Although a product may be defined in a claim in various ways, the Guidelines for Examination in the European Patent Office (hereinafter: “the Guidelines”) state that a product should only be exceptionally defined by its parameters. In this context, parameters are considered to be characteristic values, which may be values of directly measurable properties or may be defined as more or less complicated mathematical combinations of several variables in the form of formulae.

However, according to the Guidelines, such a characterization by parameters is in principle only allowable in those cases where the invention cannot be adequately defined in any other way. Additionally, it is required that the parameters can be clearly and reliably determined either by indications in the description or by objective procedures, which are usual in the art. Given that the definition of the invention should appear completely in the claim itself whenever reasonably practicable, and given that the method of measurement is necessary for the unambiguous definition of the parameter, the method should be mentioned in the claim.

There are only three exceptions to the general rule that the method of and means for measurement of the parameter must be included in the claim, namely:

(i) The description of the method is so long that its inclusion would make the claim unclear through lack of conciseness or difficult to understand (in which case the claim should include a reference to the description);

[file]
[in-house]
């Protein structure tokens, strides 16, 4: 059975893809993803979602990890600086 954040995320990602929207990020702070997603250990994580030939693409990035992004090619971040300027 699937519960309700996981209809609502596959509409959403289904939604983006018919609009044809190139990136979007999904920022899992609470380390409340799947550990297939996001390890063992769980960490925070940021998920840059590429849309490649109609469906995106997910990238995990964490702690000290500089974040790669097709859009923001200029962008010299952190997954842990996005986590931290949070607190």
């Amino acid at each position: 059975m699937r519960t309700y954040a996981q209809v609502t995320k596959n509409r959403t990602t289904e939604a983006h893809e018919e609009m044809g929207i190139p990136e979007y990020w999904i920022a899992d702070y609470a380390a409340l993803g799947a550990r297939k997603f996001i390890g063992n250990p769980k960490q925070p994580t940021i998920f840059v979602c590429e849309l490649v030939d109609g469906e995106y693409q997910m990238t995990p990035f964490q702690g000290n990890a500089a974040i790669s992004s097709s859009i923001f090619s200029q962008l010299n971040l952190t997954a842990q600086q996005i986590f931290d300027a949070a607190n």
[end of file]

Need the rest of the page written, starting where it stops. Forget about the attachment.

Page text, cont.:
(ii) A person skilled in the art would know which method to employ, e.g. because there is only one method, or because a particular method is commonly used; or

(iii) All known methods yield the same result (within the limits of measurement accuracy).

In all other cases the method of and means for measurement should be included in the claims, as the claims define the matter for which protection is sought.

Further, while parameters can meet the requirement of clarity, the foregoing is only true for parameters which are considered “usual” by the skilled addressee. In contrast, cases in which unusual parameters are employed or a non-accessible apparatus for measuring the parameter(s) is used are prima facie objectionable on grounds of lack of clarity, as no meaningful comparison with the prior art can be made.

 

Copyright by Dr. Christian Köster

ckoester@dennemeyer-law.com Read more